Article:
There is a lot of navel searching, quasi philosophical twaddle out there about the definition of photography and whether it is science or whether it is art. Yet the answer, as we shall see, is like Occam's razor - simple.
So let's start with the real original definition of photography, before it had to become twisted to accommodate the advent of digital, which goes like this: "Photography is all about drawing with light directly onto a photosensitive medium to create a durable representation of a moment in time of a three dimensional subject as a two dimensional image and all this entails".
A more modern definition taking the digital world into account goes along these lines, " Photography is the practice of creating durable images by recording light or other electromagnetic radiation on a photo sensitive surface either electronically by means of an image sensor or chemically by means of a light-sensitive material such as photographic film".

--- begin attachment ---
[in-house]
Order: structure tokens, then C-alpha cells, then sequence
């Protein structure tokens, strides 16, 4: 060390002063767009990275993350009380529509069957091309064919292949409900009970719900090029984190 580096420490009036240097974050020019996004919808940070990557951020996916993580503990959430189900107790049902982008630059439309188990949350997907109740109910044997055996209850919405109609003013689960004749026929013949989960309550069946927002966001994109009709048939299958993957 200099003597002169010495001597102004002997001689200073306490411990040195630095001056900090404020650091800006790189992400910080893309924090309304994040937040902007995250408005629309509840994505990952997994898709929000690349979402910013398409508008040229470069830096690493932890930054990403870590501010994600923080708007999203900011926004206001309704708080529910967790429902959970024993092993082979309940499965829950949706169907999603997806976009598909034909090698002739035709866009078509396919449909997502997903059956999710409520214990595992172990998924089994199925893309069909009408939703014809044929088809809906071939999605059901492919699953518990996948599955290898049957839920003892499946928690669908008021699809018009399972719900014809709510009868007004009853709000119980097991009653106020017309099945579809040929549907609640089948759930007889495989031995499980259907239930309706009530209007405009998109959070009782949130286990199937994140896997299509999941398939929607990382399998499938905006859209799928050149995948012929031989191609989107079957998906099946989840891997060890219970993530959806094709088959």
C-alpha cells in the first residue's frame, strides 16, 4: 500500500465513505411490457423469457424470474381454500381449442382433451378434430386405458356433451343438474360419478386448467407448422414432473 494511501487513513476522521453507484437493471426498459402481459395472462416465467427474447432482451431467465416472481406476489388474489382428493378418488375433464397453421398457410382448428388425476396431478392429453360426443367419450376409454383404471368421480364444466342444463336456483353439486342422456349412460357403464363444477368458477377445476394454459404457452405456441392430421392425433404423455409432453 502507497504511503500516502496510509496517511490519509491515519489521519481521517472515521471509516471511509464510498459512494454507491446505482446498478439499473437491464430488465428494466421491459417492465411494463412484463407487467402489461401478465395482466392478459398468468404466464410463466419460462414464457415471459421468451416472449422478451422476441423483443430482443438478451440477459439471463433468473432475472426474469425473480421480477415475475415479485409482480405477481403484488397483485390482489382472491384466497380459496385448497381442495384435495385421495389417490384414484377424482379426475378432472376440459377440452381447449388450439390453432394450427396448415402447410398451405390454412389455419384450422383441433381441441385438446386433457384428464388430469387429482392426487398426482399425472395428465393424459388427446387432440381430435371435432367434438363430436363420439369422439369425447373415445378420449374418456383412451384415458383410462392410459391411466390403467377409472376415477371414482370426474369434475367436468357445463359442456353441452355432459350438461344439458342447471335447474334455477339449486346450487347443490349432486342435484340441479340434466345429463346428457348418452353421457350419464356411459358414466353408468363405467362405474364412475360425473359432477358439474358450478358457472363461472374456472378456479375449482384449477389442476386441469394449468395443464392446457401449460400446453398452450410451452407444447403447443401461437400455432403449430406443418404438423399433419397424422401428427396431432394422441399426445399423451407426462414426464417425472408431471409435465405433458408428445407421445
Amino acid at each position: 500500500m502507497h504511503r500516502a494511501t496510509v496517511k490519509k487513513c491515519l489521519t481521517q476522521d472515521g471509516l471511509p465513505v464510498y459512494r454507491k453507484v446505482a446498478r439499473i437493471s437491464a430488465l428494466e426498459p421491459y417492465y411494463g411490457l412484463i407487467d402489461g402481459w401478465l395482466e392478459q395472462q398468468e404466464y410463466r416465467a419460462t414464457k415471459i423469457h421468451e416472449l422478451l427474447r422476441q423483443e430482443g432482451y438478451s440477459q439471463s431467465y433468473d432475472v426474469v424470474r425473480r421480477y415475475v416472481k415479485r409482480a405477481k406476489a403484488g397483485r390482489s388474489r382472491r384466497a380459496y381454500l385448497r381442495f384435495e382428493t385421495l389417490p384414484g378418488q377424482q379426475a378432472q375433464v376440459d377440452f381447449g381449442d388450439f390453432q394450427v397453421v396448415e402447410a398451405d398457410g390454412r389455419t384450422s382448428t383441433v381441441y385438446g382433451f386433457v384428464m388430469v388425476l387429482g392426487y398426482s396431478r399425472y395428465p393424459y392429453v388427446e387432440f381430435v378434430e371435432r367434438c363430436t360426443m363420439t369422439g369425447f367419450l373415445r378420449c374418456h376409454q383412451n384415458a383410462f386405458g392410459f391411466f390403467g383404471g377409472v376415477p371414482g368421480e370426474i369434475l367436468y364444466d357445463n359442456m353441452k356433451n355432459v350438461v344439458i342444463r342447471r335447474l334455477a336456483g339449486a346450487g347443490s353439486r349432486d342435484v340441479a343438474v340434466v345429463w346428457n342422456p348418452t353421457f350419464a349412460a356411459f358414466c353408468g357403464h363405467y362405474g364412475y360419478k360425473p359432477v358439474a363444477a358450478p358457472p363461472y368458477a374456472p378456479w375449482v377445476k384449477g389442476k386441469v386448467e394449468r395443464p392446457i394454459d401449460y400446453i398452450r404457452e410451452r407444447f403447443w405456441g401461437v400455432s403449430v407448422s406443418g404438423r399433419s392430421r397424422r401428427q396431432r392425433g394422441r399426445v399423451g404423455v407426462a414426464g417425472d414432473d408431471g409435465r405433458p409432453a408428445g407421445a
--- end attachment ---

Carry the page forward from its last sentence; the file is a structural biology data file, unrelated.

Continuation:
It is employed in many fields such as manufacturing (e.g. photolithography), science, business and mass communication as well having more direct uses in art, film and video production and as a hobby.
It is used by people for many purposes with many intents (good and bad) to help tell stories, make money, sell products, promote self image, educate, as a therapy, express emotions, spread false news, disseminate propaganda, keep family memories, capture special moments and so forth...
So is it science or art? Well neither. It employs a whole raft of science with an ever growing bundle of technology in its execution and it can be used to create art, but in itself it is not either. What it actually is, is a procedure or process if you prefer carried out by people.
There you go, to put it very simply, photography is a process... for making pictures.